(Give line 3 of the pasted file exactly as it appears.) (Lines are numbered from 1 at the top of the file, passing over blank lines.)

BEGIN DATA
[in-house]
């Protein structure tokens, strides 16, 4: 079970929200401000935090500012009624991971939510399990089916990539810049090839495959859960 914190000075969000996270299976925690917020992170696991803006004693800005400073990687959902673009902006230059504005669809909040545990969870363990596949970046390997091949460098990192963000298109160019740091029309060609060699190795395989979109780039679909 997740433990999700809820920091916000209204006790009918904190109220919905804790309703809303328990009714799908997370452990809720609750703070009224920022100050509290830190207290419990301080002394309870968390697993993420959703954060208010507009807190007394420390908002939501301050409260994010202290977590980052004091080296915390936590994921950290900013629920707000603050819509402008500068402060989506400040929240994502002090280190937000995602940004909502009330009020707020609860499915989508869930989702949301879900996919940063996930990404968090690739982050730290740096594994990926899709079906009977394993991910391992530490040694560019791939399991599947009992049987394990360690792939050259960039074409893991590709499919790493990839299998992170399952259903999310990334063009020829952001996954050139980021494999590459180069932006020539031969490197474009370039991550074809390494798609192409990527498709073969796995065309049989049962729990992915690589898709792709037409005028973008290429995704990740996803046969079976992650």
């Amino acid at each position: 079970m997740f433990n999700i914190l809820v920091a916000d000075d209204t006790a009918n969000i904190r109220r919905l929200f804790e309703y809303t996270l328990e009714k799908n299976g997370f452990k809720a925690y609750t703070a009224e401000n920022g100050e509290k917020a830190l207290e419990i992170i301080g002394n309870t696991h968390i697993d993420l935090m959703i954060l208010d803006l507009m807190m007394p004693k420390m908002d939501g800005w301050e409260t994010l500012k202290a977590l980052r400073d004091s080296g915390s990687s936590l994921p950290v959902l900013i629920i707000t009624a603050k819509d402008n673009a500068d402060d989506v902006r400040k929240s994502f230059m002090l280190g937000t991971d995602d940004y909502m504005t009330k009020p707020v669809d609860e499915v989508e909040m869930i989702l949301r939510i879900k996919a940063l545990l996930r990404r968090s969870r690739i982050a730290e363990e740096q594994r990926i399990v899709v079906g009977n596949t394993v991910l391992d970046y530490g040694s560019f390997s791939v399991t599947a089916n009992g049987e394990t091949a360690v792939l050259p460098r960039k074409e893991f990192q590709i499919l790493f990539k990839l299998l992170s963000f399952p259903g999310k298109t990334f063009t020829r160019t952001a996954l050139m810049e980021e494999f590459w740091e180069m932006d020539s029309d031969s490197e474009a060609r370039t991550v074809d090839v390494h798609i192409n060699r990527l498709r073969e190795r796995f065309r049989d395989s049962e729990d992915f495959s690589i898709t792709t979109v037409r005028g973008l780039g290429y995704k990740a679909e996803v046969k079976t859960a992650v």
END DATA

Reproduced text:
């Amino acid at each position: 079970m997740f433990n999700i914190l809820v920091a916000d000075d209204t006790a009918n969000i904190r109220r919905l929200f804790e309703y809303t996270l328990e009714k799908n299976g997370f452990k809720a925690y609750t703070a009224e401000n920022g100050e509290k917020a830190l207290e419990i992170i301080g002394n309870t696991h968390i697993d993420l935090m959703i954060l208010d803006l507009m807190m007394p004693k420390m908002d939501g800005w301050e409260t994010l500012k202290a977590l980052r400073d004091s080296g915390s990687s936590l994921p950290v959902l900013i629920i707000t009624a603050k819509d402008n673009a500068d402060d989506v902006r400040k929240s994502f230059m002090l280190g937000t991971d995602d940004y909502m504005t009330k009020p707020v669809d609860e499915v989508e909040m869930i989702l949301r939510i879900k996919a940063l545990l996930r990404r968090s969870r690739i982050a730290e363990e740096q594994r990926i399990v899709v079906g009977n596949t394993v991910l391992d970046y530490g040694s560019f390997s791939v399991t599947a089916n009992g049987e394990t091949a360690v792939l050259p460098r960039k074409e893991f990192q590709i499919l790493f990539k990839l299998l992170s963000f399952p259903g999310k298109t990334f063009t020829r160019t952001a996954l050139m810049e980021e494999f590459w740091e180069m932006d020539s029309d031969s490197e474009a060609r370039t991550v074809d090839v390494h798609i192409n060699r990527l498709r073969e190795r796995f065309r049989d395989s049962e729990d992915f495959s690589i898709t792709t979109v037409r005028g973008l780039g290429y995704k990740a679909e996803v046969k079976t859960a992650v």